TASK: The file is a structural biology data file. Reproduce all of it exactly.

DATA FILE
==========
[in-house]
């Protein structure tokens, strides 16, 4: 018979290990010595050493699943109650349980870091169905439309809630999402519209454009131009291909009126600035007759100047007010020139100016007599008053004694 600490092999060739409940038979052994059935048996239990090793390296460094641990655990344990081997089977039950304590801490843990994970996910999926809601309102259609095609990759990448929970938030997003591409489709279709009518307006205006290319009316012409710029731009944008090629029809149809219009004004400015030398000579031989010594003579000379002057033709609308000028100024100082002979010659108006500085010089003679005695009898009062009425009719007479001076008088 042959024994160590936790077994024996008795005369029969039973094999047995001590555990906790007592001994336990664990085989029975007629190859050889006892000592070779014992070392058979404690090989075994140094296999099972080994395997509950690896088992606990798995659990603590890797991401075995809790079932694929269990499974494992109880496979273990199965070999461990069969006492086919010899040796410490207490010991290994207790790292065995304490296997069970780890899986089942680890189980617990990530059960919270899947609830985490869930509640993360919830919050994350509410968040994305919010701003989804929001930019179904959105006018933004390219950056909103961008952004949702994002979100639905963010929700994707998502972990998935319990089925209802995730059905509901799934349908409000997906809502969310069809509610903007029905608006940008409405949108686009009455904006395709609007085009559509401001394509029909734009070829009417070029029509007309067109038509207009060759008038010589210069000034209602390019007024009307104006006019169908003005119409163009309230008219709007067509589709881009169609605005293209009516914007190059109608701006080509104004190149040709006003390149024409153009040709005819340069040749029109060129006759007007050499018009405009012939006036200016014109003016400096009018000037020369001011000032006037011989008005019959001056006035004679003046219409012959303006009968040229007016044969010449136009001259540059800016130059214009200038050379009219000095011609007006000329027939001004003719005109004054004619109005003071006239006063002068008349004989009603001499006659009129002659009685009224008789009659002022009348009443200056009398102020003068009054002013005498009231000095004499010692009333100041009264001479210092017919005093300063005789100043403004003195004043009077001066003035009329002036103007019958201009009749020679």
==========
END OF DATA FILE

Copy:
[in-house]
């Protein structure tokens, strides 16, 4: 018979290990010595050493699943109650349980870091169905439309809630999402519209454009131009291909009126600035007759100047007010020139100016007599008053004694 600490092999060739409940038979052994059935048996239990090793390296460094641990655990344990081997089977039950304590801490843990994970996910999926809601309102259609095609990759990448929970938030997003591409489709279709009518307006205006290319009316012409710029731009944008090629029809149809219009004004400015030398000579031989010594003579000379002057033709609308000028100024100082002979010659108006500085010089003679005695009898009062009425009719007479001076008088 042959024994160590936790077994024996008795005369029969039973094999047995001590555990906790007592001994336990664990085989029975007629190859050889006892000592070779014992070392058979404690090989075994140094296999099972080994395997509950690896088992606990798995659990603590890797991401075995809790079932694929269990499974494992109880496979273990199965070999461990069969006492086919010899040796410490207490010991290994207790790292065995304490296997069970780890899986089942680890189980617990990530059960919270899947609830985490869930509640993360919830919050994350509410968040994305919010701003989804929001930019179904959105006018933004390219950056909103961008952004949702994002979100639905963010929700994707998502972990998935319990089925209802995730059905509901799934349908409000997906809502969310069809509610903007029905608006940008409405949108686009009455904006395709609007085009559509401001394509029909734009070829009417070029029509007309067109038509207009060759008038010589210069000034209602390019007024009307104006006019169908003005119409163009309230008219709007067509589709881009169609605005293209009516914007190059109608701006080509104004190149040709006003390149024409153009040709005819340069040749029109060129006759007007050499018009405009012939006036200016014109003016400096009018000037020369001011000032006037011989008005019959001056006035004679003046219409012959303006009968040229007016044969010449136009001259540059800016130059214009200038050379009219000095011609007006000329027939001004003719005109004054004619109005003071006239006063002068008349004989009603001499006659009129002659009685009224008789009659002022009348009443200056009398102020003068009054002013005498009231000095004499010692009333100041009264001479210092017919005093300063005789100043403004003195004043009077001066003035009329002036103007019958201009009749020679």